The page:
There is, in prison, an unspoken but nonetheless tangible threat in many inmate-staff interactions.  If the threat is not overt it's implied.  ALWAYS. 

And the discomfort is encouraged by the agency directives towards prisoners.  They never acknowledge us by anything more conciliatory than our last names, spoken flatly, with contempt. An expulsion as in: "Wade, sit down! This is your big chance, Waid! Just do as you're told! Don't make me go over it and over it, Waid! "...etc...

It's part of being a prisoner and one of the reasons a true investigation by D.O.C. is impossible. 

If you have to sit for a lecture from someone who distrusts you, is afraid of your opinions, wants to discredit you in some way or hurt you, and is theatrical in his approach as he misquotes you (sighing, sucking his teeth), there's a tendency to become uncooperative.  Maybe they know that. Maybe it's what they want.

Imagine you're a little kid and the meanest man in town is yelling at you. The natural inclination is to clam up.  It can't be helped.  Every angry question might be designed to trip you up or elicit a response unrelated to the subject of the interview.

In this case, when the questions began I became more and more reticent, more and more conscious of the pauses and the white noise between utterances, more and more afraid I was missing something. This is not an inquiry, I thought, and wondered if the D.O.C. officers would be done this 'a way when their time came.

He said I'd made "serious allegations" in my letters to the Miami Herald.

I said no sir, I'd alleged nothing.  I'd heard and reported, I said, and I explained how I'd been working in the Law Library. I was helping inmates, which was my job. Since the beating death of a prisoner at F.S.P., inmates were coming forward, many of them swallowing their fears.  I'd taken a number of affidavits in which brutal, illegal acts were recalled in detail, and I was disturbed enough by them and by other rumors to want to report it.  It was information that needed to get out. I was a scribe and an editorializer, and I wrote letters to the paper, to judges, the Bureau of Prisons (federal), the FBI etc., based on the unbelievably detailed transcriptions. I believed the inmates, of course, and tried to explain why.

I'd seen these men explaining. I'd watched the fear and hesitancy. I've been down for five years now, and never in all that time in the feds had I witnessed anything remotely like it.

But the investigator said cool it; just answer the questions:

"Did you see such-and-such happen?"
"How 'bout this thing here?"
"Were you present when this allegedly happened?"
"No, of course not.".

Then I tried to explain what Testimony means. I mean, I'm in jail on a conspiracy rap. I should know how a proper investigation can sometimes disclose a compelling scenario based on several diverse testimonies. The feds build whole cases on points of similarity, details, and the probability factor. Eyewitnesses aren't required.

But he wouldn't entertain my "theories." 

"Don't you see," I wanted to say, "the affidavits are too complete. Stephen King couldn't make all this up!" 

He didn't want to hear me though, and indeed, ordered me to "just answer the questions." His pillar, his rock and the rock that D.O.C. obstinacy must be built upon is the certainly that if no one saw anything it didn't happen. A wall of silence, as they say.

Next he asked me about my lawyer, Don Cohn. He bore in, unrelenting. He seemed bent on attacking me for procedural violations (like typing) in my whistle-blowing activities, and wanted to blame those who helped me.  

Please tell me, someone, why should the Florida D.O.C. investigators attack the procedures and insist on the minutiae about How affidavits get into FBI or Miami Herald hands, rather than investigate the actual substance of the allegations?  What are they so afraid of?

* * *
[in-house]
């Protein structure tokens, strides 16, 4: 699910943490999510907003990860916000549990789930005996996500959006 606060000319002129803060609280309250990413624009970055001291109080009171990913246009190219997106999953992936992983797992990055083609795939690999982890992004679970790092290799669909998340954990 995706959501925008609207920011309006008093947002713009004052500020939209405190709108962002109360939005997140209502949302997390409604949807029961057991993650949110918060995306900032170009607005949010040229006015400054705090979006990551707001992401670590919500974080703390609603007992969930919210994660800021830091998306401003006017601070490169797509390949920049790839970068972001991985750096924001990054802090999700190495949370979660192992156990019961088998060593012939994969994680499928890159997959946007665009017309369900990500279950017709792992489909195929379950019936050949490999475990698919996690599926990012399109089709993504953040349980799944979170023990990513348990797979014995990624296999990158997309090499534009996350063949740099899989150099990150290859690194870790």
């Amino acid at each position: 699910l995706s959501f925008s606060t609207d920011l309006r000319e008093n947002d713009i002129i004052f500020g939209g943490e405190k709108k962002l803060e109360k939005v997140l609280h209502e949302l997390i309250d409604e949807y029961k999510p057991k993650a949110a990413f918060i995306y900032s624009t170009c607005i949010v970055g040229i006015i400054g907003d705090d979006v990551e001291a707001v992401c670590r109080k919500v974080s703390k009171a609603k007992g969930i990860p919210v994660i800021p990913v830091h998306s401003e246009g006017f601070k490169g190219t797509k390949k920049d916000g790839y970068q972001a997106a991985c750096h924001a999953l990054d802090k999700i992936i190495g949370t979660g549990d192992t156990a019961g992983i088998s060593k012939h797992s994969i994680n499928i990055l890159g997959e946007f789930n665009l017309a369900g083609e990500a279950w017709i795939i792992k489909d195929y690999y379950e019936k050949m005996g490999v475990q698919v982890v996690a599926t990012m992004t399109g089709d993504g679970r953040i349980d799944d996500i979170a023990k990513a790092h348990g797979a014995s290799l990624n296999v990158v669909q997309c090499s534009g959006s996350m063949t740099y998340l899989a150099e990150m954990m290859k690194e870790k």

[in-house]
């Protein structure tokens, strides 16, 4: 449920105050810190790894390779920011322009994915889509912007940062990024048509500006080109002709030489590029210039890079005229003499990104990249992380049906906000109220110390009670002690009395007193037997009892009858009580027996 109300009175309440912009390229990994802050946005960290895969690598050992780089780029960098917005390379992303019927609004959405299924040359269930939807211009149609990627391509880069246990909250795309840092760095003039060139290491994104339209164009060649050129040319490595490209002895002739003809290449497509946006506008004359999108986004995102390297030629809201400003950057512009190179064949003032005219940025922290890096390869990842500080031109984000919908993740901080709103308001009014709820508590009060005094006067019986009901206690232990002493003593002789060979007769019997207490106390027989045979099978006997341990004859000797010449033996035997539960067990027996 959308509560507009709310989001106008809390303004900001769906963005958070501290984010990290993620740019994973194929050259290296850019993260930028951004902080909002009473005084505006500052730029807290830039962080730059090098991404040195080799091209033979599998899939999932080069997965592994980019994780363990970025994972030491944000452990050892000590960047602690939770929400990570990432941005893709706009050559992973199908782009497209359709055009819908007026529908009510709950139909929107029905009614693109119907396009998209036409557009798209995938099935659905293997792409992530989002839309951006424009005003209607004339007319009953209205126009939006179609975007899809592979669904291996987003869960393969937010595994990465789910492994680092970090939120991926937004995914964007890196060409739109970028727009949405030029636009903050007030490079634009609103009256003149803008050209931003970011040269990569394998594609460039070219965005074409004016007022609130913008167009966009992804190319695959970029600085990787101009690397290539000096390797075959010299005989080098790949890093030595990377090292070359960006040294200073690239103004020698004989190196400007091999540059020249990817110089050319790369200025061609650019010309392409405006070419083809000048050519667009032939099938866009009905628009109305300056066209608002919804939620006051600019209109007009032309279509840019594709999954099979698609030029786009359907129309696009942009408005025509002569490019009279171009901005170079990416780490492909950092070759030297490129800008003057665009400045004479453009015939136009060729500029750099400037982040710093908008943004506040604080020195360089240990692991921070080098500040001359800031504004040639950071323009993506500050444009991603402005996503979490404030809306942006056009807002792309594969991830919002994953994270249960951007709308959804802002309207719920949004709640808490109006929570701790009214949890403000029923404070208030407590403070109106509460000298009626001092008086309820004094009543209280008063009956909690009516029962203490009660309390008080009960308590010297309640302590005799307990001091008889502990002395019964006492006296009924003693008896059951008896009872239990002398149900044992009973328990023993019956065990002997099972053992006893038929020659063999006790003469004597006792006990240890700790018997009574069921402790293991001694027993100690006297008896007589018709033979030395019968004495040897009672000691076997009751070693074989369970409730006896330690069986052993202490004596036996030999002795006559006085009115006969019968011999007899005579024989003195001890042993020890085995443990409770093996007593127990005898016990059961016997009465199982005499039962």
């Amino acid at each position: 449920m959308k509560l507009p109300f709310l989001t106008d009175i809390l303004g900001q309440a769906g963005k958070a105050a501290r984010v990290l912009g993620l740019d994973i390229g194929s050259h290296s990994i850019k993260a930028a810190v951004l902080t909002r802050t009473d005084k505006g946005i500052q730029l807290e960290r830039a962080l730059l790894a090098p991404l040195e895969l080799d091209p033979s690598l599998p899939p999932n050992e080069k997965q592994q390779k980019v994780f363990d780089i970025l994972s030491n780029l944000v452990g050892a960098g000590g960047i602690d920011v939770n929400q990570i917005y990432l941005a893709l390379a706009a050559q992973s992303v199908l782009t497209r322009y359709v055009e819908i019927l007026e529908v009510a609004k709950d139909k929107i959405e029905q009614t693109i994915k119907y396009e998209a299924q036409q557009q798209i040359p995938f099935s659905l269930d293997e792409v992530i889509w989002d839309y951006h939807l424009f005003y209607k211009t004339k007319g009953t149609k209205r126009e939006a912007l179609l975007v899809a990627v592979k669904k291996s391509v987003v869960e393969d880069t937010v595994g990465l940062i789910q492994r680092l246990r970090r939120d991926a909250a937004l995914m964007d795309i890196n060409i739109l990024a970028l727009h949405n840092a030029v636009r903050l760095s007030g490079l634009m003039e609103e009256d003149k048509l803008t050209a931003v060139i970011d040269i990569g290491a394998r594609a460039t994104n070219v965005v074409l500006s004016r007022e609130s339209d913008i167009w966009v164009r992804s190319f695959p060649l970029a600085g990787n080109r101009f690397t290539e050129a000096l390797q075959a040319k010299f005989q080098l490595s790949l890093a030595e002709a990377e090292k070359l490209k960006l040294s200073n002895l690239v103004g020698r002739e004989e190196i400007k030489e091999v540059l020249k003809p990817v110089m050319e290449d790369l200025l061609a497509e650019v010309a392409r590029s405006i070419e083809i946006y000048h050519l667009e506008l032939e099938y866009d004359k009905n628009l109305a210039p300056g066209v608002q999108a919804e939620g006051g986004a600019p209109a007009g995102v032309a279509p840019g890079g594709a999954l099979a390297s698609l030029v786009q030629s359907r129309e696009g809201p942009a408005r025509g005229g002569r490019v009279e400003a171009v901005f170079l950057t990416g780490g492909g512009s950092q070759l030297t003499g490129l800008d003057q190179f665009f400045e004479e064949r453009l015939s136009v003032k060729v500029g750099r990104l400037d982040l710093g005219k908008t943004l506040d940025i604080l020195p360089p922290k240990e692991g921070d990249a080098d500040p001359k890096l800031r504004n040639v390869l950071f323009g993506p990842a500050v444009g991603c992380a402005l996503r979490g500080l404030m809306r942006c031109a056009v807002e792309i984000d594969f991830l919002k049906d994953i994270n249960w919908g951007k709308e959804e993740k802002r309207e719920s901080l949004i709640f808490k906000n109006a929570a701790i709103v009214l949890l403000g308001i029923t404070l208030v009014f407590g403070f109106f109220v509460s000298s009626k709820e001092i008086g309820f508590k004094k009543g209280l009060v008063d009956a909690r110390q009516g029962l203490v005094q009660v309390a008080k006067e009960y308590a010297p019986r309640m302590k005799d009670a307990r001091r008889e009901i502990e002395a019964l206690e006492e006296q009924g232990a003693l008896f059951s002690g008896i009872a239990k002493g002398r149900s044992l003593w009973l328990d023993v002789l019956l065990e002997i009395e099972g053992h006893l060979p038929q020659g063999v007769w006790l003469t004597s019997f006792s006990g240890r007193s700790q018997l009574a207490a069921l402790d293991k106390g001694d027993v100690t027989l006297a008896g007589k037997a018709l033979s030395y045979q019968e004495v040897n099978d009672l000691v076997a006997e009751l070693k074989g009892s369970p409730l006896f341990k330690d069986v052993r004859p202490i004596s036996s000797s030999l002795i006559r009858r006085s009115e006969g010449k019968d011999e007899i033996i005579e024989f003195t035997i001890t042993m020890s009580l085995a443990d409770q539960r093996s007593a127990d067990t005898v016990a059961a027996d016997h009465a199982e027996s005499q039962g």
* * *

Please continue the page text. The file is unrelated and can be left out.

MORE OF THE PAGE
Shouldn't they be trying to get at the truth rather than peck around at silly rules violations?  Are they exploring ways to shore up the wall of silence? Are they going to make even more arcane, protectionist regulations I must abide by? 
Today I am not allowed to type. Tomorrow I may not be allowed to write at all!  Already they inspect my mail (in the feds I was allowed to type and seal my outgoing letters, but not here). And the regulations go on endlessly, difficult to recall for their sheer volume, designed to dissuade guys like me from risking disclosure or censure. 

The regulations are the Reason no one knows what goes on in prisons. They're Why some officers feel free to beat on inmates. The stifling secrecy is the PROBLEM! 

The investigator wanted me to produce copies of the affidavits. When I said I had none, he ordered my personal property searched - page by page. He wanted all the names of the inmates claiming abuse. I told him I couldn't do that; I had no permission. It wasn't ethical. 

He shouted: "I'll tell you what's ethical! I'll tell you what you can and can't do..." 
But ethics is not high on the D.O.C. list of priorities. Just ask me. I've been reprimanded, thrown in the hole at F.S.P., given a Disciplinary Report for typing, transferred to a close-custody prison for my "own protection," given another D.R., this time a bogus one for "Lying to Staff," all because of my activities in the law library, activities I was supposed to be doing on behalf of the inmates. It's why I was afraid.  So to hell with D.O.C. ethics. Maybe the investigator was upset because of something unrelated to me. maybe his integrity was under fire. Maybe it Should have been under fire. 

Or maybe, as I've said, he had an agenda. According to the St. Petersburg Times, more than one in six guards employed at F.S.P. (there are more than 500 of them) have criminal records, including arrests for manslaughter and child abuse. Getting at the truth may be secondary to finding a suitable political solution...or a scapegoat.  

...on a personal note then, U.S.A. Today reported recently that former Florida House Speaker Balley Johnson, once one of the state's most influential politicians, began a two-year term recently for tax evasion. He reported to the minimum-security federal camp at Eglin A.F.B.  

I wonder if Balley Johnson is allowed to use a typewriter.

9/8/99 by Gary Waid, Federal Inmate, illegally housed now at
*New River Correctional Institution West,
a close-custody state joint for
mostly violent inmates.

No comments:

Post a Comment


Culture Blogs - BlogCatalog Blog Directory